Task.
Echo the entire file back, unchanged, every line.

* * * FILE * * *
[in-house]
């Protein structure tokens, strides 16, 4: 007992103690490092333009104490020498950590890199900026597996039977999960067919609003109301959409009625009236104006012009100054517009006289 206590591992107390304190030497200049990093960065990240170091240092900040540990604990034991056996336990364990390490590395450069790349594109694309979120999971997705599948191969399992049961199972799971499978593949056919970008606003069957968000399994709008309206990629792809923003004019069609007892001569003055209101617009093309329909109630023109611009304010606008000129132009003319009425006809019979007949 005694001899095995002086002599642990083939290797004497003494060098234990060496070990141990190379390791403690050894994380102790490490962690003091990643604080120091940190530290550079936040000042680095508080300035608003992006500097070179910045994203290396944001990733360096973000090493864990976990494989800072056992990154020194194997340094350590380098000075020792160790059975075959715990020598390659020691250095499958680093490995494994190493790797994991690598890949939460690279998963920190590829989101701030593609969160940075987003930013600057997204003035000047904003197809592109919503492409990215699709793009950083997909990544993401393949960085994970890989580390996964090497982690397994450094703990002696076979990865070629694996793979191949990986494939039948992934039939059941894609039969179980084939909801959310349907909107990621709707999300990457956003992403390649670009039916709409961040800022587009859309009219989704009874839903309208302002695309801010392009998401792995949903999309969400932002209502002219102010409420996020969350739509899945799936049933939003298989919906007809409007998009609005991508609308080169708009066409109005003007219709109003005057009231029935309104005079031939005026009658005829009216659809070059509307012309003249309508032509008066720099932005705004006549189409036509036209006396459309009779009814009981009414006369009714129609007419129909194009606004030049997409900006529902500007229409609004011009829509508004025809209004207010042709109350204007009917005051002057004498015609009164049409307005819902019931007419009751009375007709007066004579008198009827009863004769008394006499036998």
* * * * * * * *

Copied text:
[in-house]
């Protein structure tokens, strides 16, 4: 007992103690490092333009104490020498950590890199900026597996039977999960067919609003109301959409009625009236104006012009100054517009006289 206590591992107390304190030497200049990093960065990240170091240092900040540990604990034991056996336990364990390490590395450069790349594109694309979120999971997705599948191969399992049961199972799971499978593949056919970008606003069957968000399994709008309206990629792809923003004019069609007892001569003055209101617009093309329909109630023109611009304010606008000129132009003319009425006809019979007949 005694001899095995002086002599642990083939290797004497003494060098234990060496070990141990190379390791403690050894994380102790490490962690003091990643604080120091940190530290550079936040000042680095508080300035608003992006500097070179910045994203290396944001990733360096973000090493864990976990494989800072056992990154020194194997340094350590380098000075020792160790059975075959715990020598390659020691250095499958680093490995494994190493790797994991690598890949939460690279998963920190590829989101701030593609969160940075987003930013600057997204003035000047904003197809592109919503492409990215699709793009950083997909990544993401393949960085994970890989580390996964090497982690397994450094703990002696076979990865070629694996793979191949990986494939039948992934039939059941894609039969179980084939909801959310349907909107990621709707999300990457956003992403390649670009039916709409961040800022587009859309009219989704009874839903309208302002695309801010392009998401792995949903999309969400932002209502002219102010409420996020969350739509899945799936049933939003298989919906007809409007998009609005991508609308080169708009066409109005003007219709109003005057009231029935309104005079031939005026009658005829009216659809070059509307012309003249309508032509008066720099932005705004006549189409036509036209006396459309009779009814009981009414006369009714129609007419129909194009606004030049997409900006529902500007229409609004011009829509508004025809209004207010042709109350204007009917005051002057004498015609009164049409307005819902019931007419009751009375007709007066004579008198009827009863004769008394006499036998």